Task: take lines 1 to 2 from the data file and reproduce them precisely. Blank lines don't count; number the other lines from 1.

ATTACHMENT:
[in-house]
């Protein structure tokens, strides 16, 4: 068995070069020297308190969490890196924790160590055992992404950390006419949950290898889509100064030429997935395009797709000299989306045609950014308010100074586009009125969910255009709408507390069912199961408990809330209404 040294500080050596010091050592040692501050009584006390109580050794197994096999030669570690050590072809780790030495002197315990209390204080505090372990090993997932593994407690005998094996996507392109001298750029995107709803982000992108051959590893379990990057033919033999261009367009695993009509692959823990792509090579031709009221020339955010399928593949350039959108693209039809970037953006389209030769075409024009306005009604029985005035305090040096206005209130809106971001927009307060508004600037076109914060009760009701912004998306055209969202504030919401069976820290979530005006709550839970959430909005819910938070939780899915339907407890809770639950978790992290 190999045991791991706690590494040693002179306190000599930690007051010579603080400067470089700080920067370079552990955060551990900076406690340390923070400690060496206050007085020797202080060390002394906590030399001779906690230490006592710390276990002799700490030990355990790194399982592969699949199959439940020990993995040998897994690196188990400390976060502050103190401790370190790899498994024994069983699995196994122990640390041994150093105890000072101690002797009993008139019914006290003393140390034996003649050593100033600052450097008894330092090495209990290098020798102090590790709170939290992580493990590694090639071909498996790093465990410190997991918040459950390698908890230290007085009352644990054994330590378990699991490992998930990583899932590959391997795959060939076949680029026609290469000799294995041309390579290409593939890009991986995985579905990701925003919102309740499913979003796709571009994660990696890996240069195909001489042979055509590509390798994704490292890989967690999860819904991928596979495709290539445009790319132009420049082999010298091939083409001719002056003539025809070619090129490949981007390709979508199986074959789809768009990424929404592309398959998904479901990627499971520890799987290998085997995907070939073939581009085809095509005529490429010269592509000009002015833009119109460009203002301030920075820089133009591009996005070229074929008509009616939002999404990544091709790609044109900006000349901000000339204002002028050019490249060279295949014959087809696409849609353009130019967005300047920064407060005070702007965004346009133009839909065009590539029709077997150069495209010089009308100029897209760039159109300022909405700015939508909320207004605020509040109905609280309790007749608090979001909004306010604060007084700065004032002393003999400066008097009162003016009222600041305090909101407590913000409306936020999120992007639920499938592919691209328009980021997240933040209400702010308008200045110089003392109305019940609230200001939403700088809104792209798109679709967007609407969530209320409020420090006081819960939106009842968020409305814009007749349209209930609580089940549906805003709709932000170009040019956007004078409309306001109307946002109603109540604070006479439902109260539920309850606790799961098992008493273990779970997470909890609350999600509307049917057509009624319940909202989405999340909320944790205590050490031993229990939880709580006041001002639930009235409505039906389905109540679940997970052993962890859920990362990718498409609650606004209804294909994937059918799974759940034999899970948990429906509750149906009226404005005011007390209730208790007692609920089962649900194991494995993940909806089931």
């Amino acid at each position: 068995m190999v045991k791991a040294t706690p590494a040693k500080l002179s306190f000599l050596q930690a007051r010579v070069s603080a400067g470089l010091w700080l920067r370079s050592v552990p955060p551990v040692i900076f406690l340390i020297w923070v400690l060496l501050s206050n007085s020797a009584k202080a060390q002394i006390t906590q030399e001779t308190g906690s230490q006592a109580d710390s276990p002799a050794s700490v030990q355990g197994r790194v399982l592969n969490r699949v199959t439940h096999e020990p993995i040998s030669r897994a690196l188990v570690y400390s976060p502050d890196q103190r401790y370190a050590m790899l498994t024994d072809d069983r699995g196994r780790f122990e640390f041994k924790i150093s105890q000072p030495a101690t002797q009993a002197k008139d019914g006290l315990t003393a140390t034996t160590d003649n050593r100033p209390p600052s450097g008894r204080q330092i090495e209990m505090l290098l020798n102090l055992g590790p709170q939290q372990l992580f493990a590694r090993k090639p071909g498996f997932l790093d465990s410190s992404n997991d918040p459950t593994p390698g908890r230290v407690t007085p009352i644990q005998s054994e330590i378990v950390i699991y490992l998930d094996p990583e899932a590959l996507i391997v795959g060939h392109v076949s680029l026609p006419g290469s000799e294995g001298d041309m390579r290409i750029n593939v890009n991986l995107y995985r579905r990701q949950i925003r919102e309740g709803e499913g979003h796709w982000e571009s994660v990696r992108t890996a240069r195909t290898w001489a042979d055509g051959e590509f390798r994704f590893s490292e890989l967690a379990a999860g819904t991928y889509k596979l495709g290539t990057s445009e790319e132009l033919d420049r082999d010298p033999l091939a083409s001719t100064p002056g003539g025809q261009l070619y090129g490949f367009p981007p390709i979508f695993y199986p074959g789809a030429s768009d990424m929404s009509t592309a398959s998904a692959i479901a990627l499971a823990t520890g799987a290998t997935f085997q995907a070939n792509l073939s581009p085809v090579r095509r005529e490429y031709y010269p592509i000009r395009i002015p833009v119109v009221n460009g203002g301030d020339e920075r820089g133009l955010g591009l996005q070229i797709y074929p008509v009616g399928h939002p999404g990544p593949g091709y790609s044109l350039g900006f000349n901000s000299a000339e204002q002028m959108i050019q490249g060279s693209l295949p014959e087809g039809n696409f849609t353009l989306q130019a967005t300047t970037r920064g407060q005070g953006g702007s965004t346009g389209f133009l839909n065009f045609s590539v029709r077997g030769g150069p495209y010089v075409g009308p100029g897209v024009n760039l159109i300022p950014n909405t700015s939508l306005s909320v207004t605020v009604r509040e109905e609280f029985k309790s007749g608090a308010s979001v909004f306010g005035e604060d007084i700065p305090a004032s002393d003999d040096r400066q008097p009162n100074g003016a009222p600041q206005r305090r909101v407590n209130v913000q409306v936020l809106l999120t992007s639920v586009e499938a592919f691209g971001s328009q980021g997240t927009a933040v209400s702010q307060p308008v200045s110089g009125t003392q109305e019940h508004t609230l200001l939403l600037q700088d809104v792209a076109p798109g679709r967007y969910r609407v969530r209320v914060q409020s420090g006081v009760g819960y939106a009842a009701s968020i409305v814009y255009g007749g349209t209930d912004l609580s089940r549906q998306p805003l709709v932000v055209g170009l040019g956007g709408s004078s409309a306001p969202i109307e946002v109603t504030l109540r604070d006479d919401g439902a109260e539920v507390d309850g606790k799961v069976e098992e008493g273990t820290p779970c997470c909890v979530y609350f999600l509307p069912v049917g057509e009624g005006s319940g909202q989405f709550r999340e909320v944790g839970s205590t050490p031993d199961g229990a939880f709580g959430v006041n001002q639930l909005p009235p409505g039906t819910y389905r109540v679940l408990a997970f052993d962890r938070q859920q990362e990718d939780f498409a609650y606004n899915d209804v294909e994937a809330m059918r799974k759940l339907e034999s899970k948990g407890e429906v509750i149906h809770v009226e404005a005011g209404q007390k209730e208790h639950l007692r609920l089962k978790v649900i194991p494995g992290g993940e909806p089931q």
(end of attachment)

[in-house]
């Protein structure tokens, strides 16, 4: 068995070069020297308190969490890196924790160590055992992404950390006419949950290898889509100064030429997935395009797709000299989306045609950014308010100074586009009125969910255009709408507390069912199961408990809330209404 040294500080050596010091050592040692501050009584006390109580050794197994096999030669570690050590072809780790030495002197315990209390204080505090372990090993997932593994407690005998094996996507392109001298750029995107709803982000992108051959590893379990990057033919033999261009367009695993009509692959823990792509090579031709009221020339955010399928593949350039959108693209039809970037953006389209030769075409024009306005009604029985005035305090040096206005209130809106971001927009307060508004600037076109914060009760009701912004998306055209969202504030919401069976820290979530005006709550839970959430909005819910938070939780899915339907407890809770639950978790992290 190999045991791991706690590494040693002179306190000599930690007051010579603080400067470089700080920067370079552990955060551990900076406690340390923070400690060496206050007085020797202080060390002394906590030399001779906690230490006592710390276990002799700490030990355990790194399982592969699949199959439940020990993995040998897994690196188990400390976060502050103190401790370190790899498994024994069983699995196994122990640390041994150093105890000072101690002797009993008139019914006290003393140390034996003649050593100033600052450097008894330092090495209990290098020798102090590790709170939290992580493990590694090639071909498996790093465990410190997991918040459950390698908890230290007085009352644990054994330590378990699991490992998930990583899932590959391997795959060939076949680029026609290469000799294995041309390579290409593939890009991986995985579905990701925003919102309740499913979003796709571009994660990696890996240069195909001489042979055509590509390798994704490292890989967690999860819904991928596979495709290539445009790319132009420049082999010298091939083409001719002056003539025809070619090129490949981007390709979508199986074959789809768009990424929404592309398959998904479901990627499971520890799987290998085997995907070939073939581009085809095509005529490429010269592509000009002015833009119109460009203002301030920075820089133009591009996005070229074929008509009616939002999404990544091709790609044109900006000349901000000339204002002028050019490249060279295949014959087809696409849609353009130019967005300047920064407060005070702007965004346009133009839909065009590539029709077997150069495209010089009308100029897209760039159109300022909405700015939508909320207004605020509040109905609280309790007749608090979001909004306010604060007084700065004032002393003999400066008097009162003016009222600041305090909101407590913000409306936020999120992007639920499938592919691209328009980021997240933040209400702010308008200045110089003392109305019940609230200001939403700088809104792209798109679709967007609407969530209320409020420090006081819960939106009842968020409305814009007749349209209930609580089940549906805003709709932000170009040019956007004078409309306001109307946002109603109540604070006479439902109260539920309850606790799961098992008493273990779970997470909890609350999600509307049917057509009624319940909202989405999340909320944790205590050490031993229990939880709580006041001002639930009235409505039906389905109540679940997970052993962890859920990362990718498409609650606004209804294909994937059918799974759940034999899970948990429906509750149906009226404005005011007390209730208790007692609920089962649900194991494995993940909806089931």